While Matthew McConaughey hasn't decided to run for governor of Texas yet, the actor thinks politics are definitely in his future in some way. Speaking with the country band Midland for the podcast Set It Straight: Myths and Legends, McConaughey said he's "measuring" what his next move in the political realm will be after the idea of his governor run has garnered some positive polling.
"Look, it's going to be in some capacity. I'm more of a folk-singing, philosopher, poet-statesman than I am per-se definitive politician, so I go, 'Well that's a reason not to,' and then I go, 'No, that's exactly why you should, because politics needs redefinition,'" he said. The Oscar-winner wouldn't give up his creative life either way, telling Midland, "I have to remain a storyteller. I've been given that gift. I love doing it. I have to remain an artist."
McConaughey, who lives in Austin with his wife, Camila Alves, and their children: Levi, Livingston and Vida, floated the idea of balancing his life as an artist with stepping into the public sector. "I've earned the right to enjoy that Saturday night part of life, that music part of life. ... I'm very good at being diligent - Monday morning, practical, structure - I'm all of that but I've got to continue to be an artist," he said. "If that's the category to continue to be able to do that in, which would be different than I think some people have done it up to now, maybe it's for me. But maybe it's also in a whole new category that I'm just creating."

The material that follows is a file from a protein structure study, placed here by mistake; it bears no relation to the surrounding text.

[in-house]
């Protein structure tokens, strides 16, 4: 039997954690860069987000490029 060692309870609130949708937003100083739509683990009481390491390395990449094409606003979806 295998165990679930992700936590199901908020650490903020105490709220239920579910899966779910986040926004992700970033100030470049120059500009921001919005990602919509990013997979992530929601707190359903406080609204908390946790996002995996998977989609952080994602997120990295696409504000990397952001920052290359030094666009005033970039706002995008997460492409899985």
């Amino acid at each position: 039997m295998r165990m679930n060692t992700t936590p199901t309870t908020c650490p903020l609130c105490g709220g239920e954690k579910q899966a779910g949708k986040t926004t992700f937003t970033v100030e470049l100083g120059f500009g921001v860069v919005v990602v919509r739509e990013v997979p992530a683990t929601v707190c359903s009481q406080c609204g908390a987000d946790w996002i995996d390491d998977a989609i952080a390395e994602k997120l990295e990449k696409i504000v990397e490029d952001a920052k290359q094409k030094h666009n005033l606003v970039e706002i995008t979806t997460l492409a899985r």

McConaughey previously floated the idea of running for Texas governor last year, explaining in November on The Late Show with Stephen Colbert, "It would be up to the people more than it would me." He described his political philosophy as supporting "personal values to rebind our social contracts with each other as Americans," but wondered "how much you can really get done in politics."
McConaughey's potential run has already seen some positive polling. In a recent poll of 1,148 registered voters by The Dallas Morning News and the University of Texas at Tyler, the Dallas Buyers Club actor led current Gov. Greg Abbott by about nine points, with 44% saying they would vote for McConaughey and only 35% saying they would vote for Abbott.